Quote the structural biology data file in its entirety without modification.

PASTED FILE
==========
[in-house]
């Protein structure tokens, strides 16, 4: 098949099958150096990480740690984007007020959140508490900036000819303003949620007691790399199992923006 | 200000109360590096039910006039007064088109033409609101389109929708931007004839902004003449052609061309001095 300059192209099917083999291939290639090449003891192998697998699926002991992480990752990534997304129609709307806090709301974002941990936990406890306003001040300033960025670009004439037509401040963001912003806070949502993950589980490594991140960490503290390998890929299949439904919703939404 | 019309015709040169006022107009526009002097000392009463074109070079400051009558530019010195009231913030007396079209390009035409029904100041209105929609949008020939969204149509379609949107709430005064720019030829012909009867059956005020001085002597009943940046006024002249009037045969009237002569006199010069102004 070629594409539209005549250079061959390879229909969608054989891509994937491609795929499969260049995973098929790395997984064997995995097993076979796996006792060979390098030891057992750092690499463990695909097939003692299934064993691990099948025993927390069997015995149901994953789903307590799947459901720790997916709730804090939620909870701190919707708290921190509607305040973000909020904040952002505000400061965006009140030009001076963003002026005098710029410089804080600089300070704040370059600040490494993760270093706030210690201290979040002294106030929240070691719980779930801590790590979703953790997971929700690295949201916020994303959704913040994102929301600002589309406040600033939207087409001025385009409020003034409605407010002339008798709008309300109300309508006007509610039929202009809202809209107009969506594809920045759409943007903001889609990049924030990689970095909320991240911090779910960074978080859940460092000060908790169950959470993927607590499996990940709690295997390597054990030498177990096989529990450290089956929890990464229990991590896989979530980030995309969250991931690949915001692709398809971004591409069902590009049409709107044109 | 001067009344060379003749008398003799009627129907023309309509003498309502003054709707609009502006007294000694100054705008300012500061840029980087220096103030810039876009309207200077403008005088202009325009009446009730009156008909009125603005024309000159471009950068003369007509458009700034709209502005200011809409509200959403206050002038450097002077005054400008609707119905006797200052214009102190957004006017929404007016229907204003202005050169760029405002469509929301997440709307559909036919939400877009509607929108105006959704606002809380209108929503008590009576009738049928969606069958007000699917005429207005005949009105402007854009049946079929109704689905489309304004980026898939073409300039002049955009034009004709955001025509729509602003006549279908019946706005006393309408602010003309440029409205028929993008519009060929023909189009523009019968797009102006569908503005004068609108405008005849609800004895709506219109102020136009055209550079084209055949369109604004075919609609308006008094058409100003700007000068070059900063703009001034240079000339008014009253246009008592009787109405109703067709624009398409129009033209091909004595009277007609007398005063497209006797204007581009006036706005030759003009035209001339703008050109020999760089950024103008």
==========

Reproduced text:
[in-house]
């Protein structure tokens, strides 16, 4: 098949099958150096990480740690984007007020959140508490900036000819303003949620007691790399199992923006 | 200000109360590096039910006039007064088109033409609101389109929708931007004839902004003449052609061309001095 300059192209099917083999291939290639090449003891192998697998699926002991992480990752990534997304129609709307806090709301974002941990936990406890306003001040300033960025670009004439037509401040963001912003806070949502993950589980490594991140960490503290390998890929299949439904919703939404 | 019309015709040169006022107009526009002097000392009463074109070079400051009558530019010195009231913030007396079209390009035409029904100041209105929609949008020939969204149509379609949107709430005064720019030829012909009867059956005020001085002597009943940046006024002249009037045969009237002569006199010069102004 070629594409539209005549250079061959390879229909969608054989891509994937491609795929499969260049995973098929790395997984064997995995097993076979796996006792060979390098030891057992750092690499463990695909097939003692299934064993691990099948025993927390069997015995149901994953789903307590799947459901720790997916709730804090939620909870701190919707708290921190509607305040973000909020904040952002505000400061965006009140030009001076963003002026005098710029410089804080600089300070704040370059600040490494993760270093706030210690201290979040002294106030929240070691719980779930801590790590979703953790997971929700690295949201916020994303959704913040994102929301600002589309406040600033939207087409001025385009409020003034409605407010002339008798709008309300109300309508006007509610039929202009809202809209107009969506594809920045759409943007903001889609990049924030990689970095909320991240911090779910960074978080859940460092000060908790169950959470993927607590499996990940709690295997390597054990030498177990096989529990450290089956929890990464229990991590896989979530980030995309969250991931690949915001692709398809971004591409069902590009049409709107044109 | 001067009344060379003749008398003799009627129907023309309509003498309502003054709707609009502006007294000694100054705008300012500061840029980087220096103030810039876009309207200077403008005088202009325009009446009730009156008909009125603005024309000159471009950068003369007509458009700034709209502005200011809409509200959403206050002038450097002077005054400008609707119905006797200052214009102190957004006017929404007016229907204003202005050169760029405002469509929301997440709307559909036919939400877009509607929108105006959704606002809380209108929503008590009576009738049928969606069958007000699917005429207005005949009105402007854009049946079929109704689905489309304004980026898939073409300039002049955009034009004709955001025509729509602003006549279908019946706005006393309408602010003309440029409205028929993008519009060929023909189009523009019968797009102006569908503005004068609108405008005849609800004895709506219109102020136009055209550079084209055949369109604004075919609609308006008094058409100003700007000068070059900063703009001034240079000339008014009253246009008592009787109405109703067709624009398409129009033209091909004595009277007609007398005063497209006797204007581009006036706005030759003009035209001339703008050109020999760089950024103008």